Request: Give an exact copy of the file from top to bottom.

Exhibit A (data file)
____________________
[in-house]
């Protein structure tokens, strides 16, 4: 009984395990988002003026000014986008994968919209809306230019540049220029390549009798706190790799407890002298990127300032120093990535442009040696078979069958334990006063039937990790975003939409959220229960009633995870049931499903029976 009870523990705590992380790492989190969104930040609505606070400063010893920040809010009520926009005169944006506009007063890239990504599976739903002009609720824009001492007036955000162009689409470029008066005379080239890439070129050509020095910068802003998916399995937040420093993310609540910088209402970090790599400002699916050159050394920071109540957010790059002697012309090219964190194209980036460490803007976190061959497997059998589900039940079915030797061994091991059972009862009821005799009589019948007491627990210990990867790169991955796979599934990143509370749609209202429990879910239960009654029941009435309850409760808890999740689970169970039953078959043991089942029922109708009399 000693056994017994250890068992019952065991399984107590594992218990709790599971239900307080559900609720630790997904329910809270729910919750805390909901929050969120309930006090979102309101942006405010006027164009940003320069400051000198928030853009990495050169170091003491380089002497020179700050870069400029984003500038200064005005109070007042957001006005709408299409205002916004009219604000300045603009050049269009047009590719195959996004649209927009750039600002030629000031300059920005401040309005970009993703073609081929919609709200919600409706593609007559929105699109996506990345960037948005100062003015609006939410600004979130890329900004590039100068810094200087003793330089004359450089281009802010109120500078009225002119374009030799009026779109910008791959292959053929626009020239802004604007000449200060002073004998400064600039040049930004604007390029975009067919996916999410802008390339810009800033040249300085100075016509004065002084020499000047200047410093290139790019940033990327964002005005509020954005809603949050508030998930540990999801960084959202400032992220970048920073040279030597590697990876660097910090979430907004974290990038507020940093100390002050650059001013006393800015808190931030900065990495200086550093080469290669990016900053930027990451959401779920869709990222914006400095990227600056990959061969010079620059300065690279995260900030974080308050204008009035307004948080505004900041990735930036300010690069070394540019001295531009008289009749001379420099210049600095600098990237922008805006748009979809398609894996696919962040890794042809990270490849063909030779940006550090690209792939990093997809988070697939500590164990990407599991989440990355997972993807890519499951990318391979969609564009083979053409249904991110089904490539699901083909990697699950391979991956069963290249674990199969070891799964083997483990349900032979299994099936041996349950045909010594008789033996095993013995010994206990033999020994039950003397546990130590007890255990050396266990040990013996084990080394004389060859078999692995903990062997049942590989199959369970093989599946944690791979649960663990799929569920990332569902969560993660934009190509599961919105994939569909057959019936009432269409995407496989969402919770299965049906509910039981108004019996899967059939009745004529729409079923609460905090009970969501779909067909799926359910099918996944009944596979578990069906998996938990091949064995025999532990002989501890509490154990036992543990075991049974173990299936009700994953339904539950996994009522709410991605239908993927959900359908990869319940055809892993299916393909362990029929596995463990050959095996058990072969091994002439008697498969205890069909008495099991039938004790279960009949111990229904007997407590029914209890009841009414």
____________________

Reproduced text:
[in-house]
């Protein structure tokens, strides 16, 4: 009984395990988002003026000014986008994968919209809306230019540049220029390549009798706190790799407890002298990127300032120093990535442009040696078979069958334990006063039937990790975003939409959220229960009633995870049931499903029976 009870523990705590992380790492989190969104930040609505606070400063010893920040809010009520926009005169944006506009007063890239990504599976739903002009609720824009001492007036955000162009689409470029008066005379080239890439070129050509020095910068802003998916399995937040420093993310609540910088209402970090790599400002699916050159050394920071109540957010790059002697012309090219964190194209980036460490803007976190061959497997059998589900039940079915030797061994091991059972009862009821005799009589019948007491627990210990990867790169991955796979599934990143509370749609209202429990879910239960009654029941009435309850409760808890999740689970169970039953078959043991089942029922109708009399 000693056994017994250890068992019952065991399984107590594992218990709790599971239900307080559900609720630790997904329910809270729910919750805390909901929050969120309930006090979102309101942006405010006027164009940003320069400051000198928030853009990495050169170091003491380089002497020179700050870069400029984003500038200064005005109070007042957001006005709408299409205002916004009219604000300045603009050049269009047009590719195959996004649209927009750039600002030629000031300059920005401040309005970009993703073609081929919609709200919600409706593609007559929105699109996506990345960037948005100062003015609006939410600004979130890329900004590039100068810094200087003793330089004359450089281009802010109120500078009225002119374009030799009026779109910008791959292959053929626009020239802004604007000449200060002073004998400064600039040049930004604007390029975009067919996916999410802008390339810009800033040249300085100075016509004065002084020499000047200047410093290139790019940033990327964002005005509020954005809603949050508030998930540990999801960084959202400032992220970048920073040279030597590697990876660097910090979430907004974290990038507020940093100390002050650059001013006393800015808190931030900065990495200086550093080469290669990016900053930027990451959401779920869709990222914006400095990227600056990959061969010079620059300065690279995260900030974080308050204008009035307004948080505004900041990735930036300010690069070394540019001295531009008289009749001379420099210049600095600098990237922008805006748009979809398609894996696919962040890794042809990270490849063909030779940006550090690209792939990093997809988070697939500590164990990407599991989440990355997972993807890519499951990318391979969609564009083979053409249904991110089904490539699901083909990697699950391979991956069963290249674990199969070891799964083997483990349900032979299994099936041996349950045909010594008789033996095993013995010994206990033999020994039950003397546990130590007890255990050396266990040990013996084990080394004389060859078999692995903990062997049942590989199959369970093989599946944690791979649960663990799929569920990332569902969560993660934009190509599961919105994939569909057959019936009432269409995407496989969402919770299965049906509910039981108004019996899967059939009745004529729409079923609460905090009970969501779909067909799926359910099918996944009944596979578990069906998996938990091949064995025999532990002989501890509490154990036992543990075991049974173990299936009700994953339904539950996994009522709410991605239908993927959900359908990869319940055809892993299916393909362990029929596995463990050959095996058990072969091994002439008697498969205890069909008495099991039938004790279960009949111990229904007997407590029914209890009841009414």